Friday, May 22, 2015

Progressives shouldn't think of voting for Hillary Clinton as "settling"

By Richard Barry

My instinct is to push hard against wealth and privilege in American politics, which is what makes it hard for me to fully embrace Hillary Clinton's candidacy. I continue to hope that some of Bernie Sanders "social democratic" ideas get a fair hearing. I'm not optimist, but I'm hoping.

I don't intend to be an uncritical Hillary booster. In any case, she really doesn't need my help. 

Having said that, Hillary Clinton is not just "some women" who happens to be running for president. She is one of the smartest, most qualified candidates to seek the job in a long time. In addition, and this is key, she is not just progressive compared to the right-wing extremists seeking the GOP nomination. She is very progressive in the context of what the U.S. political market will bear. 

It's not the whole enchilada, but it's pretty good.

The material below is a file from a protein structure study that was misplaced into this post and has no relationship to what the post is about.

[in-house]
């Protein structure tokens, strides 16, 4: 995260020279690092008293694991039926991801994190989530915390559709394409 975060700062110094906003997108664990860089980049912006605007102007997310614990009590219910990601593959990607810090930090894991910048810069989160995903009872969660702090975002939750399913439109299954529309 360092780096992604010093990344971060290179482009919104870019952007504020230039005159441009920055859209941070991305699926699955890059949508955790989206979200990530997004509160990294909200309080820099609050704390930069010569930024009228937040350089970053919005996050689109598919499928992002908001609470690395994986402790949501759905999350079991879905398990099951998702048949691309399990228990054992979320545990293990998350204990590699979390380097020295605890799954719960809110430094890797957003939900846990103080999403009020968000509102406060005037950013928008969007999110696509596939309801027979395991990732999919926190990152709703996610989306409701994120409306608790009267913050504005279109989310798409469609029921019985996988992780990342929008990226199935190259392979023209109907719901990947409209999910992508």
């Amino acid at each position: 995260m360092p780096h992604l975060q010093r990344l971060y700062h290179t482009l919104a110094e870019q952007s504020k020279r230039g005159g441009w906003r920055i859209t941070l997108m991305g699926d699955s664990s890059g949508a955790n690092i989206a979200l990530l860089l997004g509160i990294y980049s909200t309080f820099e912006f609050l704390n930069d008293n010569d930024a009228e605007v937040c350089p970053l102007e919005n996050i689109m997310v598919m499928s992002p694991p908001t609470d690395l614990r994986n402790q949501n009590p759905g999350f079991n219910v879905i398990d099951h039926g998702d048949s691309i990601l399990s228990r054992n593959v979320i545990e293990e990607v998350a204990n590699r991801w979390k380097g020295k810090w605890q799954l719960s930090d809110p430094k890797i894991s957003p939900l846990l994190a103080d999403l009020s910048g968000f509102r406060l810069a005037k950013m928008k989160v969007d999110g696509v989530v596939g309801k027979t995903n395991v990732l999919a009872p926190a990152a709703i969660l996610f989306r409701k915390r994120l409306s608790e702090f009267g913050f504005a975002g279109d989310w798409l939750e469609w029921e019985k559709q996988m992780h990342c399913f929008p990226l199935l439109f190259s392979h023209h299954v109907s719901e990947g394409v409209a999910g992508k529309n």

Don't take my word for it. You can have a look at an article that appeared in the  Huffington Post in mid-May by Ben Stein and Amanda Terkel. They compare, as they write, how "Hillary Clinton measures up on Bill De Blasio's 13-point progressive litmus test."

On immigration, criminal justice reform, labour reform, family sick leave, the carried interest loophole, expansion of the Earned Income Tax Credit, the refinancing of student loan debt, the Buffet Rule, and CEO pay she does well by any progressive measure.

Am I worried that her relationship to Wall Street and a penchant for pragmatism (in a bad sense) might impact what she would actually do if elected? Yes I am. But that's true of anyone.

No gaurantees, but read the piece and relax a little bit about the presumptive nominee. This could be a lot worse.


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  • I agree. I'm surprised all Democrats don't. Aren't we the pragmatic party? The truth is that I don't see Democrats having a problem with her in the end. It's democracy, and Clinton is fully representative of the Democratic Party. She isn't fully representative of my left flank of the party. But that's fine. If I wanted to be a jerk about ideological purity, I'd just be a Republican.

    By Blogger Unknown, at 10:26 PM  

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